Representative Image Source: Pexels | Pixabay
Representative Image Source: Pexels | Pixabay

When I used to work for Hyatt, if the mini bar was used and not declared but the value was under $15, they wouldn't bother billing for it because it gave off an appearance that it wasn't synonymous with a 5-star hotel. u/rideandadvise. It reminds me of a time we were staying at a hotel in San Diego. We’d just got in and saw a bottle of water in the fridge and just grabbed it and started drinking. I then pointed out that it had a tag on it, saying it was $5. Later that day, we hit up the 7-11 across the street for reasonably priced drinks and they sold the exact same bottle of water there for $1. So we bought one of those, put the $5 tag on it and stuck it back in the fridge. u/Klaatwo

4. Nurseries don't tell parents everything 

Representative Image Source: Pexels | RDNE Stock project
Representative Image Source: Pexels | RDNE Stock project

If your baby goes to a nursery/daycare, chances are those weren't the "first" steps/words, etc., that you witnessed. The industry standard is not to tell parents when these things happen, as it makes them feel bad. I've seen kids up and walking about the room for weeks, even months before their parents proudly announced at drop-off that they "Took their first steps last night" u/by_the_way_mate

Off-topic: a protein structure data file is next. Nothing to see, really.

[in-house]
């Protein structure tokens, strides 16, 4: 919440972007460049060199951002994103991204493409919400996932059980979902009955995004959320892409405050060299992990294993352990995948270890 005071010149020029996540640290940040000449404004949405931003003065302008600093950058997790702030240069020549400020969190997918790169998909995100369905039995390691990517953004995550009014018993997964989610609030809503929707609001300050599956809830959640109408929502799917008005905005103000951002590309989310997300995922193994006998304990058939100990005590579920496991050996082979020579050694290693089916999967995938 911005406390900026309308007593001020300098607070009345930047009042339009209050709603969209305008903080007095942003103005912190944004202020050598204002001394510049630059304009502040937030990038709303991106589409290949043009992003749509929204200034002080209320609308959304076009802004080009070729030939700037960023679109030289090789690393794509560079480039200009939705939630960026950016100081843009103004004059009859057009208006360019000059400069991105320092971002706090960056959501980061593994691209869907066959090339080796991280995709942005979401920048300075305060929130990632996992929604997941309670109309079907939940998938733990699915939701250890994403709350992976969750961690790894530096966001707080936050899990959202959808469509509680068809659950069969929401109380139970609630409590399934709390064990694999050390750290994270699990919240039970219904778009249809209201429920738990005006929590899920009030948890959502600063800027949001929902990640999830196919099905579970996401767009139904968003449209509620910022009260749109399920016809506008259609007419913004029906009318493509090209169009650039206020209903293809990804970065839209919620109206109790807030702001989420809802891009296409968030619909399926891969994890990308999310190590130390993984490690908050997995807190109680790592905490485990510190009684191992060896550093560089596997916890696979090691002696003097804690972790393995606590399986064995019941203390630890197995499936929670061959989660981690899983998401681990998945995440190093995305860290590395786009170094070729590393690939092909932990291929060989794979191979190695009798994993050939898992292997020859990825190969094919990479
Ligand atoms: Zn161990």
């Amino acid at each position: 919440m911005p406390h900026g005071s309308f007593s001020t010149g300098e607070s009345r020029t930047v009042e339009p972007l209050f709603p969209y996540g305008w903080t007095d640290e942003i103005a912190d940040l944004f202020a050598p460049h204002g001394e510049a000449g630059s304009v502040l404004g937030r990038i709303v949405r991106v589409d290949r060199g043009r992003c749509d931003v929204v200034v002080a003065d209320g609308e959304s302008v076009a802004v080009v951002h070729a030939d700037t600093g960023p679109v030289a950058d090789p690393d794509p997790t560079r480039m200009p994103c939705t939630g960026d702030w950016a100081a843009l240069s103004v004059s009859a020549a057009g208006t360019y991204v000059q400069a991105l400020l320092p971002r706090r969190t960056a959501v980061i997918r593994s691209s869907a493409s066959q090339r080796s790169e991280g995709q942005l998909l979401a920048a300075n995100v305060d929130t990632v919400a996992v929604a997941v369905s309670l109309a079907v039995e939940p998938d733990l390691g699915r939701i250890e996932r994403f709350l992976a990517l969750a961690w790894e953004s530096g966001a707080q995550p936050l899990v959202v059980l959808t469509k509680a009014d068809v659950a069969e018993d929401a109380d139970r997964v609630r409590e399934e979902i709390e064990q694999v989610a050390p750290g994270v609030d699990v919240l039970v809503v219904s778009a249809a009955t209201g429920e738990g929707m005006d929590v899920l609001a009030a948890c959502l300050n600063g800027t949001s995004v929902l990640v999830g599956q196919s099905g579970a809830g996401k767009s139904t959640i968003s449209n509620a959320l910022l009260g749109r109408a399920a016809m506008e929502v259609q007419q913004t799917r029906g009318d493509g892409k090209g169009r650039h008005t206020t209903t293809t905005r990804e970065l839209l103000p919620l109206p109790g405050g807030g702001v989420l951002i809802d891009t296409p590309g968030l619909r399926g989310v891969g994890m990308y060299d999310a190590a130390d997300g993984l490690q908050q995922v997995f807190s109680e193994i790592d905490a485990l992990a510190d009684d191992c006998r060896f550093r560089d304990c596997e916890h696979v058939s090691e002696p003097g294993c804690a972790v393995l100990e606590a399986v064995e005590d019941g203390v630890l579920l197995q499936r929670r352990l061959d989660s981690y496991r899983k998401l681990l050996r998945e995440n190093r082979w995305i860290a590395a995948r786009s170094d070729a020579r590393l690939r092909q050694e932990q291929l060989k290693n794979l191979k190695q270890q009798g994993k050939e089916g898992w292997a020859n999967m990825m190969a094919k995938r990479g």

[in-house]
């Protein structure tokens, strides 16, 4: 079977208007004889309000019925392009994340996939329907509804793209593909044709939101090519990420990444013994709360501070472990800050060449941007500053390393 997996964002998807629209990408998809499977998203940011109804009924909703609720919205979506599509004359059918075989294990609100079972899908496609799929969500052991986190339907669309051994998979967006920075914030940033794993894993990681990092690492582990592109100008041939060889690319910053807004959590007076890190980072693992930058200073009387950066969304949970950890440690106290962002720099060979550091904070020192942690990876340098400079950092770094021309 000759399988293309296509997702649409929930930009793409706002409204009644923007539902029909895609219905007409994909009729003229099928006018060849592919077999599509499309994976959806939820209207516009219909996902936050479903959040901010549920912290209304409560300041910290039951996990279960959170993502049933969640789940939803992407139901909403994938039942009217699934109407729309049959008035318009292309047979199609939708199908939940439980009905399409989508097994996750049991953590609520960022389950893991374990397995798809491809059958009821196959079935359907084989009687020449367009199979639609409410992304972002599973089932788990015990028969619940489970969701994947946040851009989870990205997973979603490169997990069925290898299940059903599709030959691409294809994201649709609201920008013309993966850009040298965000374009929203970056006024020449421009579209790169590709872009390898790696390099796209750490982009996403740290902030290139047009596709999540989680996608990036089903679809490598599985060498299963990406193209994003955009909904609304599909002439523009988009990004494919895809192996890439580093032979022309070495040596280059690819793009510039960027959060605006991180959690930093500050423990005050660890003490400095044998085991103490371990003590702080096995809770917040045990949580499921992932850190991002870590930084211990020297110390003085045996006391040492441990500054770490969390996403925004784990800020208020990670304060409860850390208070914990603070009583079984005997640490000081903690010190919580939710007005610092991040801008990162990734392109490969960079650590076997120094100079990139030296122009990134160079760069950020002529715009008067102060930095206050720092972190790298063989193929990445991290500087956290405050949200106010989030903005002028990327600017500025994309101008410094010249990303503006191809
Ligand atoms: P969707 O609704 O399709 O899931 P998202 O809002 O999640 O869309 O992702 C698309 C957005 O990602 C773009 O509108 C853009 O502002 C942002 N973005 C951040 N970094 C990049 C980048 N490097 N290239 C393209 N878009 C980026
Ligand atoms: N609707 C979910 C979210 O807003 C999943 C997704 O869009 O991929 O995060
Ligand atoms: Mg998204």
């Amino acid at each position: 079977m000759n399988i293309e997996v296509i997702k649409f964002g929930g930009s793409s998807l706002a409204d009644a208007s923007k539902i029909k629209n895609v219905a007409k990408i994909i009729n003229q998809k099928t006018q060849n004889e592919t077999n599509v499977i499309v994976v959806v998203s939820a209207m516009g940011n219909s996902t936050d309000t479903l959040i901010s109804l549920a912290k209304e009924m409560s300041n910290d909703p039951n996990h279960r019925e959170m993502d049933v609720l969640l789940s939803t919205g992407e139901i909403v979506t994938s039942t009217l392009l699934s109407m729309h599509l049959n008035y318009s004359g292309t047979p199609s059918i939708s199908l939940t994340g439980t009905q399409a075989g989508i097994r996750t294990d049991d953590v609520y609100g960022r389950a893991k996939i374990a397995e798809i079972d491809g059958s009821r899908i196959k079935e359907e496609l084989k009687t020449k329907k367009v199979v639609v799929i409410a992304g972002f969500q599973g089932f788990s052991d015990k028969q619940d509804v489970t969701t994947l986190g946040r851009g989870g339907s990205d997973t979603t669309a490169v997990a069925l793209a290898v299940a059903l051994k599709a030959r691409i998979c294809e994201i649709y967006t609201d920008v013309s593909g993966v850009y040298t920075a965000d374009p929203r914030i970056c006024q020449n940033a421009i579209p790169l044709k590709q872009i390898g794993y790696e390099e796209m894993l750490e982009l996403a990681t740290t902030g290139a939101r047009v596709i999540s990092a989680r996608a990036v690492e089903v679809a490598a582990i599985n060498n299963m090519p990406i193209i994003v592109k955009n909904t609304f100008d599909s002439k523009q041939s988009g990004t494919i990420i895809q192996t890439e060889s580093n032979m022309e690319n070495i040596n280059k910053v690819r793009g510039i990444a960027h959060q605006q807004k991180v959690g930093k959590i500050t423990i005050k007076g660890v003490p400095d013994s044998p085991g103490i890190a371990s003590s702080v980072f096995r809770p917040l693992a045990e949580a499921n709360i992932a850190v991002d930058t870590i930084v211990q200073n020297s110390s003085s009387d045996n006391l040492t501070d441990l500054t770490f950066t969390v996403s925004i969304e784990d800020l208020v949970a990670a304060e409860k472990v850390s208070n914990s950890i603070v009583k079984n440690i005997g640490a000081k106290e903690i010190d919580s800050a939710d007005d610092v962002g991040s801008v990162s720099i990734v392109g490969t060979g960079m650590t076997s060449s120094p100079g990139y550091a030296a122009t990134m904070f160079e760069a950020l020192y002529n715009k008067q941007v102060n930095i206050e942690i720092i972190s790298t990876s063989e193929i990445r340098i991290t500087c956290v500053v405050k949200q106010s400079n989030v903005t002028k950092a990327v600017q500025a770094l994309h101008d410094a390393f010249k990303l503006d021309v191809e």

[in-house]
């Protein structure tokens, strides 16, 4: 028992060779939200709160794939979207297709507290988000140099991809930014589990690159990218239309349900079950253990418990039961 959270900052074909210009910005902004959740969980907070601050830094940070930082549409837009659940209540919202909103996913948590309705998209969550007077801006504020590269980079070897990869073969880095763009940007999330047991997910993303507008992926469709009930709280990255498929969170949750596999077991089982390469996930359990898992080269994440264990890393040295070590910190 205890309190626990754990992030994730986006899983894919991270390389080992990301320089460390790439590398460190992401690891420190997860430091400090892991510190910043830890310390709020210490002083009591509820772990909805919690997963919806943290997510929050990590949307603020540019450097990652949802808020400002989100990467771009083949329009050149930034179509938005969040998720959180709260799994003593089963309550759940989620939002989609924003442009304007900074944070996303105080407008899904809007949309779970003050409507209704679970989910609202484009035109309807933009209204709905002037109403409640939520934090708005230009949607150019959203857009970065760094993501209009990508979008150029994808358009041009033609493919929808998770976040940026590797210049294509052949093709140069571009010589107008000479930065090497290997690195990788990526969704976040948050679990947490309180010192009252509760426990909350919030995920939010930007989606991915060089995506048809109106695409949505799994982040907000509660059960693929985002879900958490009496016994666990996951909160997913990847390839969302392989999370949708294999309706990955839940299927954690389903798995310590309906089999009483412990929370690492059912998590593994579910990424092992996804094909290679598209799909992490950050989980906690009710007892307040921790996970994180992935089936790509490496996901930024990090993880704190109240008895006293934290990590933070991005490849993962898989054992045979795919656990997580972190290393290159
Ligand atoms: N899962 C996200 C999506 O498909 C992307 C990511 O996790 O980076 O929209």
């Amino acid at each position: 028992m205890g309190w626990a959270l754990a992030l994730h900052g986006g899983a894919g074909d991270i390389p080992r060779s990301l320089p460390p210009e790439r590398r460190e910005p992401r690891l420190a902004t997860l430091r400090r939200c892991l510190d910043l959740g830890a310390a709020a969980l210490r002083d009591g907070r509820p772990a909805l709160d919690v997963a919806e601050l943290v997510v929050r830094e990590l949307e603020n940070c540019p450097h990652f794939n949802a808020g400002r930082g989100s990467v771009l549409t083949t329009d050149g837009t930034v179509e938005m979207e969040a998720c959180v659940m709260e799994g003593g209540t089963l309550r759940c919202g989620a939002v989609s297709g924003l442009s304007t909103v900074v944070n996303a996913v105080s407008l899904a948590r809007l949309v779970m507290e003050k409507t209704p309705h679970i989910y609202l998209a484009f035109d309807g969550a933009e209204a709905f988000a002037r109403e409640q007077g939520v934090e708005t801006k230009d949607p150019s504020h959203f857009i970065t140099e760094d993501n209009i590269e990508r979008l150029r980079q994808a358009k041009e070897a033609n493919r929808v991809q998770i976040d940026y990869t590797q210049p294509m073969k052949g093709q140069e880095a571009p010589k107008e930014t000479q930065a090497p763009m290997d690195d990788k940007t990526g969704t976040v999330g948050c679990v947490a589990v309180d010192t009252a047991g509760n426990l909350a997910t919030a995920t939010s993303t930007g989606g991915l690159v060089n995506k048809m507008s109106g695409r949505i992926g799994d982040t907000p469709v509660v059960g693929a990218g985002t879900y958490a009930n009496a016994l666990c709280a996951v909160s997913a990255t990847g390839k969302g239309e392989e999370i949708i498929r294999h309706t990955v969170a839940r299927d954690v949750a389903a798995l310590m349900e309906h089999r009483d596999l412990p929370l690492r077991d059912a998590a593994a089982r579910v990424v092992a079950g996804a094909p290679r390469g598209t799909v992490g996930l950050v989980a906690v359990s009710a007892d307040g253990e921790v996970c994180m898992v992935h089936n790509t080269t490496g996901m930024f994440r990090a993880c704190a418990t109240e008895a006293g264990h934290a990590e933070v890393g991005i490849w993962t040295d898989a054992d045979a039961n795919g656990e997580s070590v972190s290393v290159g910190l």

5. Some fast-food employees are nice 

Representative Image Source: Pexels | Milan
Representative Image Source: Pexels | Milan

If you find an extra nugget in your order, it wasn't a mistake. You got a cool employee. u/CarlosFer2201. During COVID lockdowns, I ordered a late-night dinner from Wendy's. I got the spicy chicken sandwich and it came with 4 patties stacked on top of each other. It was glorious. The kitchen probably was closing up and didn't want to waste the patties, so win for me! u/blazinazn007

6. Appetizers are very difficult to make 

Representative Image Source: Pexels | Pixabay
Representative Image Source: Pexels | Pixabay

Some appetizers are the most labor-intensive items on the menu to make. For example, dumplings take one worker about an hour to make 12-15 orders. If you want to know where I'm getting at, if a restaurant offers a plethora of appetizer options, then there's a high chance a lot of them are store-bought and resold because there's no feasible way to prepare several orders for each item on the menu. u/LesserHealingWave

7. Autographs given by politicians are fake 

Representative Image Source: Pexels | cottonbro studio
Representative Image Source: Pexels | cottonbro studio